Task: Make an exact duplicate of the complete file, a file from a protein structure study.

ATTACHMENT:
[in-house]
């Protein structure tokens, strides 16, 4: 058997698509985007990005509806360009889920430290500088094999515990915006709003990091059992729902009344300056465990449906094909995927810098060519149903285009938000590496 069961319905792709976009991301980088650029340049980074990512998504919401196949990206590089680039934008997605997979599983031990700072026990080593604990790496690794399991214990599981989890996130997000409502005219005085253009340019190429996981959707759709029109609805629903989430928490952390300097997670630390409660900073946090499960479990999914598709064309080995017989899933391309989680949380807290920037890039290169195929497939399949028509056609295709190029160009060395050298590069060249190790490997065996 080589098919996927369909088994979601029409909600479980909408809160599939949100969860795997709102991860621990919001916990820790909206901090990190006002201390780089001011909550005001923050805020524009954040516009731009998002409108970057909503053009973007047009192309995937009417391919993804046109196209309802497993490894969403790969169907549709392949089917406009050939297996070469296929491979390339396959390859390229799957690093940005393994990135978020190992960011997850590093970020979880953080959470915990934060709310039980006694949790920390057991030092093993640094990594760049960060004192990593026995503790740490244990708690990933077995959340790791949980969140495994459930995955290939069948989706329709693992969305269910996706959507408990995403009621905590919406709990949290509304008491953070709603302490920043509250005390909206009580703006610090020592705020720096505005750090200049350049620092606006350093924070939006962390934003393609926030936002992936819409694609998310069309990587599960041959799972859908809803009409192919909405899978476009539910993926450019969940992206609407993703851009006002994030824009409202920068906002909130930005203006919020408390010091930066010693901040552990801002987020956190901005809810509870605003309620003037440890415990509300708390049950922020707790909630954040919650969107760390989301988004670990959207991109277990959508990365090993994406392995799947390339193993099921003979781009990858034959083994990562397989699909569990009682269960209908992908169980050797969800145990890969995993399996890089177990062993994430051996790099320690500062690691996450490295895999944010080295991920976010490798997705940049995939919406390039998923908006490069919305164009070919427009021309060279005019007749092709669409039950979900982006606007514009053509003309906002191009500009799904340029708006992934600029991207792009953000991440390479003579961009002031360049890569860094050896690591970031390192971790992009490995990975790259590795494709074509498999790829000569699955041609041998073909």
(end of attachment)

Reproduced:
[in-house]
């Protein structure tokens, strides 16, 4: 058997698509985007990005509806360009889920430290500088094999515990915006709003990091059992729902009344300056465990449906094909995927810098060519149903285009938000590496 069961319905792709976009991301980088650029340049980074990512998504919401196949990206590089680039934008997605997979599983031990700072026990080593604990790496690794399991214990599981989890996130997000409502005219005085253009340019190429996981959707759709029109609805629903989430928490952390300097997670630390409660900073946090499960479990999914598709064309080995017989899933391309989680949380807290920037890039290169195929497939399949028509056609295709190029160009060395050298590069060249190790490997065996 080589098919996927369909088994979601029409909600479980909408809160599939949100969860795997709102991860621990919001916990820790909206901090990190006002201390780089001011909550005001923050805020524009954040516009731009998002409108970057909503053009973007047009192309995937009417391919993804046109196209309802497993490894969403790969169907549709392949089917406009050939297996070469296929491979390339396959390859390229799957690093940005393994990135978020190992960011997850590093970020979880953080959470915990934060709310039980006694949790920390057991030092093993640094990594760049960060004192990593026995503790740490244990708690990933077995959340790791949980969140495994459930995955290939069948989706329709693992969305269910996706959507408990995403009621905590919406709990949290509304008491953070709603302490920043509250005390909206009580703006610090020592705020720096505005750090200049350049620092606006350093924070939006962390934003393609926030936002992936819409694609998310069309990587599960041959799972859908809803009409192919909405899978476009539910993926450019969940992206609407993703851009006002994030824009409202920068906002909130930005203006919020408390010091930066010693901040552990801002987020956190901005809810509870605003309620003037440890415990509300708390049950922020707790909630954040919650969107760390989301988004670990959207991109277990959508990365090993994406392995799947390339193993099921003979781009990858034959083994990562397989699909569990009682269960209908992908169980050797969800145990890969995993399996890089177990062993994430051996790099320690500062690691996450490295895999944010080295991920976010490798997705940049995939919406390039998923908006490069919305164009070919427009021309060279005019007749092709669409039950979900982006606007514009053509003309906002191009500009799904340029708006992934600029991207792009953000991440390479003579961009002031360049890569860094050896690591970031390192971790992009490995990975790259590795494709074509498999790829000569699955041609041998073909």